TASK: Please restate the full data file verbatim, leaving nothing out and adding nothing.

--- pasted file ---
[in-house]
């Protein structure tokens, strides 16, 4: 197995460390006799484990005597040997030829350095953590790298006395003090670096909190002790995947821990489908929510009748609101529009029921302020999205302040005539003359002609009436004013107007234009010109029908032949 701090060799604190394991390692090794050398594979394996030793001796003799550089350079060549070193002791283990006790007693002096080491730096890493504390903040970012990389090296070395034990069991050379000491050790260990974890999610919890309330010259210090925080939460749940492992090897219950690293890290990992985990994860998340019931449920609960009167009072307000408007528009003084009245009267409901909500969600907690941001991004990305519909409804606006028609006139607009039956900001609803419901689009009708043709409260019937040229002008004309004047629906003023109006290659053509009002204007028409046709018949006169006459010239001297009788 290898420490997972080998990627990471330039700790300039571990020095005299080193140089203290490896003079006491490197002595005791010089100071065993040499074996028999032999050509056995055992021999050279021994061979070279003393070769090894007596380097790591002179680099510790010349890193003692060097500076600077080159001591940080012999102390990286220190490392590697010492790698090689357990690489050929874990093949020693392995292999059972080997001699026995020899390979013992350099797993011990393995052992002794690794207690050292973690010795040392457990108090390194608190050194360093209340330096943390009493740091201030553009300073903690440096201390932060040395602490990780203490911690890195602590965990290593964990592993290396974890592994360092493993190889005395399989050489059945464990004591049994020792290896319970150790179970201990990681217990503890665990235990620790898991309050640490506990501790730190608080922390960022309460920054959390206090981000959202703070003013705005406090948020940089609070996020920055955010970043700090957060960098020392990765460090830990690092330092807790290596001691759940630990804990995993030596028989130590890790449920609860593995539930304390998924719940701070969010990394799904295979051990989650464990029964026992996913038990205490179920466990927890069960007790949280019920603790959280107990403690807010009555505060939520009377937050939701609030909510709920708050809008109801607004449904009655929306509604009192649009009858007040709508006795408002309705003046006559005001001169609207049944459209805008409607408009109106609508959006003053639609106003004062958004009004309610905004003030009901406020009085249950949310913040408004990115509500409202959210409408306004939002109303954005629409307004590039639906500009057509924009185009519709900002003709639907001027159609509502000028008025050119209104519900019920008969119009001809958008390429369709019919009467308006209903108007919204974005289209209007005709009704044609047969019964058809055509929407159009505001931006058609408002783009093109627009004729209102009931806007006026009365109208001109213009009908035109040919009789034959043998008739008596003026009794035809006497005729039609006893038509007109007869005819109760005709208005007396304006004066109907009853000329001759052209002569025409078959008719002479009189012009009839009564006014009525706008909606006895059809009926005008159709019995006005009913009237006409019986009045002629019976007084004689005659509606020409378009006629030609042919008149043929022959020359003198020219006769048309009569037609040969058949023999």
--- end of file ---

[in-house]
């Protein structure tokens, strides 16, 4: 197995460390006799484990005597040997030829350095953590790298006395003090670096909190002790995947821990489908929510009748609101529009029921302020999205302040005539003359002609009436004013107007234009010109029908032949 701090060799604190394991390692090794050398594979394996030793001796003799550089350079060549070193002791283990006790007693002096080491730096890493504390903040970012990389090296070395034990069991050379000491050790260990974890999610919890309330010259210090925080939460749940492992090897219950690293890290990992985990994860998340019931449920609960009167009072307000408007528009003084009245009267409901909500969600907690941001991004990305519909409804606006028609006139607009039956900001609803419901689009009708043709409260019937040229002008004309004047629906003023109006290659053509009002204007028409046709018949006169006459010239001297009788 290898420490997972080998990627990471330039700790300039571990020095005299080193140089203290490896003079006491490197002595005791010089100071065993040499074996028999032999050509056995055992021999050279021994061979070279003393070769090894007596380097790591002179680099510790010349890193003692060097500076600077080159001591940080012999102390990286220190490392590697010492790698090689357990690489050929874990093949020693392995292999059972080997001699026995020899390979013992350099797993011990393995052992002794690794207690050292973690010795040392457990108090390194608190050194360093209340330096943390009493740091201030553009300073903690440096201390932060040395602490990780203490911690890195602590965990290593964990592993290396974890592994360092493993190889005395399989050489059945464990004591049994020792290896319970150790179970201990990681217990503890665990235990620790898991309050640490506990501790730190608080922390960022309460920054959390206090981000959202703070003013705005406090948020940089609070996020920055955010970043700090957060960098020392990765460090830990690092330092807790290596001691759940630990804990995993030596028989130590890790449920609860593995539930304390998924719940701070969010990394799904295979051990989650464990029964026992996913038990205490179920466990927890069960007790949280019920603790959280107990403690807010009555505060939520009377937050939701609030909510709920708050809008109801607004449904009655929306509604009192649009009858007040709508006795408002309705003046006559005001001169609207049944459209805008409607408009109106609508959006003053639609106003004062958004009004309610905004003030009901406020009085249950949310913040408004990115509500409202959210409408306004939002109303954005629409307004590039639906500009057509924009185009519709900002003709639907001027159609509502000028008025050119209104519900019920008969119009001809958008390429369709019919009467308006209903108007919204974005289209209007005709009704044609047969019964058809055509929407159009505001931006058609408002783009093109627009004729209102009931806007006026009365109208001109213009009908035109040919009789034959043998008739008596003026009794035809006497005729039609006893038509007109007869005819109760005709208005007396304006004066109907009853000329001759052209002569025409078959008719002479009189012009009839009564006014009525706008909606006895059809009926005008159709019995006005009913009237006409019986009045002629019976007084004689005659509606020409378009006629030609042919008149043929022959020359003198020219006769048309009569037609040969058949023999």